But the exciting but not to us wholly unsurprising news today is that in the first quarter of next year, Intel will change the notebook Celerons from .13µ 256K level two cache beasties with a 133MHz front side bus to something which is a whole lot better.
In fact, the new Celeron notebook chips appear to be Pentium Ms under another name.
According to recent roadmaps seen by the INQUIRER, Intel will introduce 1.30GHz notebook Celerons in the first quarter of next year. And these will have 1MB of level two cache as well as 400MHz front side buses.
In the second quarter of next year, Intel will up the frequency to 1.40GHz and could use 90 nanometer technology, if that's perfect enough then.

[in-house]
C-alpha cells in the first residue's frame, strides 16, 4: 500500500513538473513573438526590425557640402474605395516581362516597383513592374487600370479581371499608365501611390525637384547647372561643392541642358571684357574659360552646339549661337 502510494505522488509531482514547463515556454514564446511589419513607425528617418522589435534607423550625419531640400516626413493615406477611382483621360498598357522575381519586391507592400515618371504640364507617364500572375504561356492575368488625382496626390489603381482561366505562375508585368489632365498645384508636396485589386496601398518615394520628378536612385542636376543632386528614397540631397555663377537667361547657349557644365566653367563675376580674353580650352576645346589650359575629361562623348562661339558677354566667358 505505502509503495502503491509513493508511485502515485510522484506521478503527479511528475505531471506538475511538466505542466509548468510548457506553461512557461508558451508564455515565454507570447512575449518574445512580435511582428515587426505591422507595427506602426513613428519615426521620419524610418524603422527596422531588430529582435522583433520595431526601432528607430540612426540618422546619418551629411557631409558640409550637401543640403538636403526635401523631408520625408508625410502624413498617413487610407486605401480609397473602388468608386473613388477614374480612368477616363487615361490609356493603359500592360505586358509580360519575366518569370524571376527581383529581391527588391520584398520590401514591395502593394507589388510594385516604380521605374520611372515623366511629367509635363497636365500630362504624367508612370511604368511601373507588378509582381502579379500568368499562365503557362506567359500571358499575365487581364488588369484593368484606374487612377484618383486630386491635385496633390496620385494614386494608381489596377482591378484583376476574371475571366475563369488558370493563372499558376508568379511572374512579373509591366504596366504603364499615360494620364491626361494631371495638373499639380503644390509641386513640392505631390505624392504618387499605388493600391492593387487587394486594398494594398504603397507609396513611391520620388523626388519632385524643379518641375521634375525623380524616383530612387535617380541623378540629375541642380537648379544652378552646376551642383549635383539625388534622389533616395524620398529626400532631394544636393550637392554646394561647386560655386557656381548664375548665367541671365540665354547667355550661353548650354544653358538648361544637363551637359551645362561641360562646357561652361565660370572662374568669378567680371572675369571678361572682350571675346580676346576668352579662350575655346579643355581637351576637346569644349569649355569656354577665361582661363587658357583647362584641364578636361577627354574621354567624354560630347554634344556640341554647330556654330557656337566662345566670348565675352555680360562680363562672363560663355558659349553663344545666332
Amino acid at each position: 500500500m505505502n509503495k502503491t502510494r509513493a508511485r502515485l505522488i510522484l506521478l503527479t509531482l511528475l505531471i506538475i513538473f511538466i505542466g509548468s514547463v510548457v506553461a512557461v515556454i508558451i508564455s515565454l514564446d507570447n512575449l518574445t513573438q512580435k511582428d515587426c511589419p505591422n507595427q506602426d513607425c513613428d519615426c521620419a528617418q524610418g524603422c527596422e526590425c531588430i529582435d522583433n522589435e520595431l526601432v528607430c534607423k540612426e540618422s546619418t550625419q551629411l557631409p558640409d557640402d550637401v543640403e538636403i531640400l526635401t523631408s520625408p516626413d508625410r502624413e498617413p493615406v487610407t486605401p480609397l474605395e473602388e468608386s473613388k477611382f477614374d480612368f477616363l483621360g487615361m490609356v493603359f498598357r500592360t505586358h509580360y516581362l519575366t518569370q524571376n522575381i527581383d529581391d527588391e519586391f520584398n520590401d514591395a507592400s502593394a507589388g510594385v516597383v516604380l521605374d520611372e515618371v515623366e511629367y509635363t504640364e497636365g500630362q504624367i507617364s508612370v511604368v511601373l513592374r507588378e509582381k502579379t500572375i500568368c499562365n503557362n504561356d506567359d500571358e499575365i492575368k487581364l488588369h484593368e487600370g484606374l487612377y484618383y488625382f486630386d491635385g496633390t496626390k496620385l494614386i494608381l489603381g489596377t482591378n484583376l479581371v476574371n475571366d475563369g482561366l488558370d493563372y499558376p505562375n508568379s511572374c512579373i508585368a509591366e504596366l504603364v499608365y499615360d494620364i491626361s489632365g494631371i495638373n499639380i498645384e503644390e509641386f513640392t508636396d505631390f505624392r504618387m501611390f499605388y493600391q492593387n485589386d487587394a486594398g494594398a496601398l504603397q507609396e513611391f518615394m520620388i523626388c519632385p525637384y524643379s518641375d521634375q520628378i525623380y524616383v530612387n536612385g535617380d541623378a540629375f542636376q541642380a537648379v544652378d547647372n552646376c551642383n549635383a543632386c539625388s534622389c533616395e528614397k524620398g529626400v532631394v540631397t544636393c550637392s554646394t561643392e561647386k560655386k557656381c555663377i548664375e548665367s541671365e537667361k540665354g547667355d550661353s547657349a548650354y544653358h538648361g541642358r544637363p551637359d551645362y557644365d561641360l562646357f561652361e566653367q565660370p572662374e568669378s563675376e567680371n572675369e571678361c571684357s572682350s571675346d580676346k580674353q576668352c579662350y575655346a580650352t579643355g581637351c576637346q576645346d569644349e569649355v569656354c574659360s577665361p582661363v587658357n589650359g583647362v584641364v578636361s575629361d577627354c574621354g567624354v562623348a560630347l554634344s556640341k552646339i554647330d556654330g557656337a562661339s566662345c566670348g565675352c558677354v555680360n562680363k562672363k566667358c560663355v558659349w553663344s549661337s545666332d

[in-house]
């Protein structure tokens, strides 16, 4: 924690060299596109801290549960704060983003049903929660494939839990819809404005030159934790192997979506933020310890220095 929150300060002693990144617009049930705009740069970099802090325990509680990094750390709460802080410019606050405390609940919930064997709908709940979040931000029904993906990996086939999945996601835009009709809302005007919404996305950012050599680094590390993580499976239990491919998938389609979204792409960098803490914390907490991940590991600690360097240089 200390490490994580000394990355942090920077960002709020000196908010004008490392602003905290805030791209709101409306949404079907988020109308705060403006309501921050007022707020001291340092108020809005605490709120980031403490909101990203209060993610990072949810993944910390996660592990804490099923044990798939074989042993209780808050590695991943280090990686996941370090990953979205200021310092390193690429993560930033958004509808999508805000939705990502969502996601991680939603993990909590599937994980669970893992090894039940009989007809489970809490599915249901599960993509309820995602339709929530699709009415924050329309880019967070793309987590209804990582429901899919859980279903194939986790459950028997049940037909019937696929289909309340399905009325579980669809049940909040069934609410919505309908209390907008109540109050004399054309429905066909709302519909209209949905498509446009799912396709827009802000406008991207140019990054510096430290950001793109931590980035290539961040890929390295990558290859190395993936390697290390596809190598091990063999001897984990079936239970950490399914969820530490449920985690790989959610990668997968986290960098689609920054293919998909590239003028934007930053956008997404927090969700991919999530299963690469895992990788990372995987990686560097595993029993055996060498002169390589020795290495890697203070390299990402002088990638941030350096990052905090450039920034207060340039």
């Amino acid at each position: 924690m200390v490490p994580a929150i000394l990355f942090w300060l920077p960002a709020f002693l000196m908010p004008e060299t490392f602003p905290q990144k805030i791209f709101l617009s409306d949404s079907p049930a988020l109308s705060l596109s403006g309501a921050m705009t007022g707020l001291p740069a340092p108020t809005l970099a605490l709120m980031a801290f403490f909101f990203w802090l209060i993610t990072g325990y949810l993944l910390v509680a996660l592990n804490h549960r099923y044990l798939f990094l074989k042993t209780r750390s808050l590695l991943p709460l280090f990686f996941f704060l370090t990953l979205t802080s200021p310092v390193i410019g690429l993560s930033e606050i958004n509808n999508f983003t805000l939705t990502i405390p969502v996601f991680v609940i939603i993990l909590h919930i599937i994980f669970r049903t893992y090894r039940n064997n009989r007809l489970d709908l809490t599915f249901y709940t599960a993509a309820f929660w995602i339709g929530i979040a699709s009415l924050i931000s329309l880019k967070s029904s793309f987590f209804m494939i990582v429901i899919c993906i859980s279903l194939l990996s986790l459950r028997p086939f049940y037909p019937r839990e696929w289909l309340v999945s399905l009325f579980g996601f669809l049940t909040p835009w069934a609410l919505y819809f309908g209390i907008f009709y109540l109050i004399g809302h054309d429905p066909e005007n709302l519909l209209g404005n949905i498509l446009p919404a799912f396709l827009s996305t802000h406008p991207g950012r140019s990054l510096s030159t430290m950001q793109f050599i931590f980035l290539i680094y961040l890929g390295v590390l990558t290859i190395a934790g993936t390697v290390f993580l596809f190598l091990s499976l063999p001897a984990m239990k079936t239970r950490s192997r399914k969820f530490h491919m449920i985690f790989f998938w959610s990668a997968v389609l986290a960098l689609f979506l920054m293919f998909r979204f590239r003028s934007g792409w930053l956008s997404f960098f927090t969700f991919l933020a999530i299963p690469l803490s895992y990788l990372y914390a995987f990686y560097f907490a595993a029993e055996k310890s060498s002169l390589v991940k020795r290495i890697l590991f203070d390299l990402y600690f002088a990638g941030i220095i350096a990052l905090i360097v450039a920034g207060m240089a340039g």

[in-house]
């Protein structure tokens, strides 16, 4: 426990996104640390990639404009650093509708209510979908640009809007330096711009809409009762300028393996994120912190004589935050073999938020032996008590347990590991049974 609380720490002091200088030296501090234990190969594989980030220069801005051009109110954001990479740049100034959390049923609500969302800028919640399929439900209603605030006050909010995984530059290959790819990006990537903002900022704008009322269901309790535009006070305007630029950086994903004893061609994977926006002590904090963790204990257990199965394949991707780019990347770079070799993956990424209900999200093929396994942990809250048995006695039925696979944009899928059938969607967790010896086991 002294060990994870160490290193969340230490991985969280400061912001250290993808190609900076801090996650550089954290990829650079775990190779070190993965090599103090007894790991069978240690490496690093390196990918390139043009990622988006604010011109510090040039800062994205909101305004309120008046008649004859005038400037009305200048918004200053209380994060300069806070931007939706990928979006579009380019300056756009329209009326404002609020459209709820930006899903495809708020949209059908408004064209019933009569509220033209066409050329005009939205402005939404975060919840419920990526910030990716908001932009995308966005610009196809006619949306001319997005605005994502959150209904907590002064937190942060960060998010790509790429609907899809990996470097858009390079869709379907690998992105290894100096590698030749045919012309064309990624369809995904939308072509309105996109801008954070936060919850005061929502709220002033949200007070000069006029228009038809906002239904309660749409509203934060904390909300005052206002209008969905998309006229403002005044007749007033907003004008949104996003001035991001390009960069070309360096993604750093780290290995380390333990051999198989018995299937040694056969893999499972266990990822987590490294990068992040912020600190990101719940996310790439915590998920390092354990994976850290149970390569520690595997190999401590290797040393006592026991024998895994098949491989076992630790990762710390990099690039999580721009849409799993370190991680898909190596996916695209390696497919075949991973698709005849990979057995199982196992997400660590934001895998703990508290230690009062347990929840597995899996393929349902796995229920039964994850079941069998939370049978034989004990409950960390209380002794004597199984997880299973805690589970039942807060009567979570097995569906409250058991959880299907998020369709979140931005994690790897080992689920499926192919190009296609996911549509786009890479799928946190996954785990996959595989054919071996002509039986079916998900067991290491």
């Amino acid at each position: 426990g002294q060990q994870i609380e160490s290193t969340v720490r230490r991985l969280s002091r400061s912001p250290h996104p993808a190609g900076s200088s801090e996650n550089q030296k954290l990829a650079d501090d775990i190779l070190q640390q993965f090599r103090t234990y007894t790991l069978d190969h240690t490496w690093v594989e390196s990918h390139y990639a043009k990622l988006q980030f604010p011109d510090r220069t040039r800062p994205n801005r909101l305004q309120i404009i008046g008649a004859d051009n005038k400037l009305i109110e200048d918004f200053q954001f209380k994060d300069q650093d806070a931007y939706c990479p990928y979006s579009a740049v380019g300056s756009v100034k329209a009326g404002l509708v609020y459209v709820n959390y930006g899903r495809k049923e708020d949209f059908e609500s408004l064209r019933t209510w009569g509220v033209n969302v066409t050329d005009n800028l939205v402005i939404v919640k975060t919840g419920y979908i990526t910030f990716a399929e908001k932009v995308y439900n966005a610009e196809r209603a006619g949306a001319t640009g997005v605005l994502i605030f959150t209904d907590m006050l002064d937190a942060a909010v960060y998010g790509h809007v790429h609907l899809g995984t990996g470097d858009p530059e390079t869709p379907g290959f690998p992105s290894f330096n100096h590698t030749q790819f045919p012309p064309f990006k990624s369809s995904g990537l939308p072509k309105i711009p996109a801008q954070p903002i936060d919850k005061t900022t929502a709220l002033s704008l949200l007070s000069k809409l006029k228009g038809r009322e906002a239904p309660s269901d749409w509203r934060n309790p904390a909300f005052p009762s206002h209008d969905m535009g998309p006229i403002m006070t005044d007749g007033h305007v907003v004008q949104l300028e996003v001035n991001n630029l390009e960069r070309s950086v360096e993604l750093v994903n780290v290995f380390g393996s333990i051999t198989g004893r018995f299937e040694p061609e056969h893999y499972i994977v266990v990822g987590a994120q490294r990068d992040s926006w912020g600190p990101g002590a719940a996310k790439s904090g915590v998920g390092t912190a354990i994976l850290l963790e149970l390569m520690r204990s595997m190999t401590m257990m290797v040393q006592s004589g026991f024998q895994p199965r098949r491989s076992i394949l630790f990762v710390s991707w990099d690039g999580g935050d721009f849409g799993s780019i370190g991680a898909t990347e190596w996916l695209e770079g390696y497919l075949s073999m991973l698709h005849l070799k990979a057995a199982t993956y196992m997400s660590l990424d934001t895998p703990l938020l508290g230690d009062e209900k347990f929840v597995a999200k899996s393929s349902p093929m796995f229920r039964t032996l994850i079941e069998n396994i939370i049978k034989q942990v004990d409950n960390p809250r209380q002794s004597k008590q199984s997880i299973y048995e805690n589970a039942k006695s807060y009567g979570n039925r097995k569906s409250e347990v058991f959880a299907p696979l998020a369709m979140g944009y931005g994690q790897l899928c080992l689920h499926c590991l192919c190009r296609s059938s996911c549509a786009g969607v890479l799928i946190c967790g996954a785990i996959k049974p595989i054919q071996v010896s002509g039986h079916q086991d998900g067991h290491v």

Further, in Q1 Intel will introduce an ultra low voltage notebook Celeron with 1MB of cache, and called the 800A, which will use 90 nano technology. By the second quarter of next year, Intel will up that to 900MHz.
The current Celeron notebook chips will never exceed 1.33GHz during the whole of this year, but in Q4 Intel will introduce a 933MHz low voltage model, at the same time introducing an 866MHz ultra low voltage model.
The successor to the Pentium M, when Intel "shrinks the die", is the "Dothan" processor, produced using a 90 nanometer chip. There are few changes to previous Pentium M chips, as the following chart shows.
|Typical Pricing||Q2||Q3||Q4||Q1 04||Q2 04|
|$1400+||1.40||1.40, 1.30||1.50, 1.40||1.60, 1.50||1.70, 1.60|
|Ultra Low Voltage||900||1, 900||1, 900||1+*, 1||1.10+*, 1*|
The frequencies marked with the asterisk show the 90 nanometer versions of these notebook chips. The move is inexorable. By Q3 or Q4 next year, Intel hopes to migrate all of its Pentium Ms to 90 nanometers. µ
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